You want to open a file with a funny filename, like
"-" or one that starts with <, >, or
|, has leading or trailing whitespace; or ends with
|. You don't want these to trigger
open's do-what-I-mean behavior, since in this case, that's not what you mean.
$filename =~ s#^(\s)#./$1#; open(HANDLE, "< $filename\0") or die "cannot open $filename : $!\n";
Or simply use
sysopen(HANDLE, $filename, O_RDONLY) or die "cannot open $filename: $!\n";
open function uses a single string to determine both the filename and the mode - the way the file is to be opened. If your filename begins with the characters used to indicate the mode,
open can easily do something unexpected. Imagine the following code:
$filename = shift @ARGV; open(INPUT, $filename) or die "Couldn't open $filename : $!\n";
If the user gave
">/etc/passwd" as the filename on the command line, this code would attempt to open /etc/passwd for writing - definitely unsafe! We can try to give an explicit mode, say for writing:
open(OUTPUT, ">$filename") or die "Couldn't open $filename for writing: $!\n";
but even this would let the user give a filename of
data" and the code would append to the file
data instead of erasing the old contents.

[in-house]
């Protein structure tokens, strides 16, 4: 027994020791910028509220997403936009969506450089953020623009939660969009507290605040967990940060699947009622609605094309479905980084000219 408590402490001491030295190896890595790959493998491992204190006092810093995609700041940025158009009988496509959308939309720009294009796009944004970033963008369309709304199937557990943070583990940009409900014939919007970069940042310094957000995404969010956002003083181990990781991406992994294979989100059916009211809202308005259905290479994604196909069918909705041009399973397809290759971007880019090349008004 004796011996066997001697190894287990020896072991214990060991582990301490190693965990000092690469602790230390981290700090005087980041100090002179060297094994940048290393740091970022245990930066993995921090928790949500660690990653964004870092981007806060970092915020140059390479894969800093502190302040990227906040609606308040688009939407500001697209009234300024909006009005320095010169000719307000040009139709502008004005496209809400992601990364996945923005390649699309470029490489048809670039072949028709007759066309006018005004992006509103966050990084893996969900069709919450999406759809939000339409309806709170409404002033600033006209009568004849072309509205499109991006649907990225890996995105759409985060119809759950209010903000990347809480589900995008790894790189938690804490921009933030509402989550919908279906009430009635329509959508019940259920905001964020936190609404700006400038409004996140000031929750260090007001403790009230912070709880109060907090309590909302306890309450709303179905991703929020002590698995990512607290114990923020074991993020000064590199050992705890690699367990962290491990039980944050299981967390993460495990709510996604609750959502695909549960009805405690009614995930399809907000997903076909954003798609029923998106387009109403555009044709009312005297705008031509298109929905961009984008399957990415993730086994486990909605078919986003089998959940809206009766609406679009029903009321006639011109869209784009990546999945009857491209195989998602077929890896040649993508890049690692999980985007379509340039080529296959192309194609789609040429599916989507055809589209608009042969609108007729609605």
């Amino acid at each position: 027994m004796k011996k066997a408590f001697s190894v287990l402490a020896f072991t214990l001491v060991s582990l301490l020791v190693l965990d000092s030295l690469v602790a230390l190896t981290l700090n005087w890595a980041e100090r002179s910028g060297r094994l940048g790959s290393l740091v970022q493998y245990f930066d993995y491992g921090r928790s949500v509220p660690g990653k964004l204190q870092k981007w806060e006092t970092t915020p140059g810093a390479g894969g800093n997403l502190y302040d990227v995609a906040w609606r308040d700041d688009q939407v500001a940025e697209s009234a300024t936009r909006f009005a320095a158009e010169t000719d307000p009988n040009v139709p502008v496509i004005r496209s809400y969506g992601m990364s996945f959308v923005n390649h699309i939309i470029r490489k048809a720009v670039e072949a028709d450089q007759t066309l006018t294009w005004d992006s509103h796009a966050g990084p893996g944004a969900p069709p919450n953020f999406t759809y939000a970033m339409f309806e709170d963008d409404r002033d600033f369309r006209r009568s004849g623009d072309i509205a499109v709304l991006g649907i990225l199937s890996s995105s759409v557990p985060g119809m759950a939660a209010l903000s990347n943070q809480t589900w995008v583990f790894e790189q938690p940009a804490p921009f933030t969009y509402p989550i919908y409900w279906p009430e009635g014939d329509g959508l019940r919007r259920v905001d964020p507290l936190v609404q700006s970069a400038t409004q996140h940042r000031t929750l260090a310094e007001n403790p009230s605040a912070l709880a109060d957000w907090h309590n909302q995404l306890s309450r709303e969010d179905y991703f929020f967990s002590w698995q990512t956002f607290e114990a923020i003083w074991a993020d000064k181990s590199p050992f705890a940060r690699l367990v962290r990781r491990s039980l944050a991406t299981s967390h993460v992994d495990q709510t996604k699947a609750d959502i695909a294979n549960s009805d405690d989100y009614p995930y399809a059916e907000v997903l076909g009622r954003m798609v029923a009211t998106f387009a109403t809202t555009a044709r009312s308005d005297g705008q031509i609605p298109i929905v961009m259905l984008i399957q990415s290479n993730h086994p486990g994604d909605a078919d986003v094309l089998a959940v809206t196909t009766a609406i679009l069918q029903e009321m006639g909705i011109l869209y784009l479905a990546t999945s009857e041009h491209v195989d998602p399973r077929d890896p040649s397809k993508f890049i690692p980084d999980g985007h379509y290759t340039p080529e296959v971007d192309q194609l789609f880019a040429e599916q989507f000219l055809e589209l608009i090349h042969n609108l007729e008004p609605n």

The easiest solution is
sysopen, which takes the mode and filename as separate arguments:
use Fcntl; # for file constants sysopen(OUTPUT, $filename, O_WRONLY|O_TRUNC) or die "Can't open $filename for writing: $!\n";
To get the same effect with
open requires chicanery if the filename has leading or trailing whitespace:
$file =~ s#^(\s)#./$1#; open(OUTPUT, "> $file\0") or die "Couldn't open $file for OUTPUT : $!\n";
The substitution protects initial whitespace (this cannot occur in fully specified filenames like
"/etc/passwd", but only in relative filenames like
passwd"). The NULL byte (
"\0") isn't considered part of the filename by
open, but it does prevent any trailing whitespace from being ignored.
The magic way
open interprets filenames is nearly always a good thing. You never have to use the special case of
"-" to mean standard input or output. If you write a filter and use a simple
open, users can pass
bible.gz|" as a filename, and your filter will automatically run the decoding program.
It's only those programs that run under special privilege that should worry about security with
open. When designing programs that will be run on someone else's behalf, like setuid programs or CGI scripts, the prudent programmer always considers whether the user can supply their own filename and thereby cajole what would otherwise appear to be a normal
open used for simple reading into overwriting a file or even running another program. Perl's -T command-line flag to enable taint-checking would take care of this.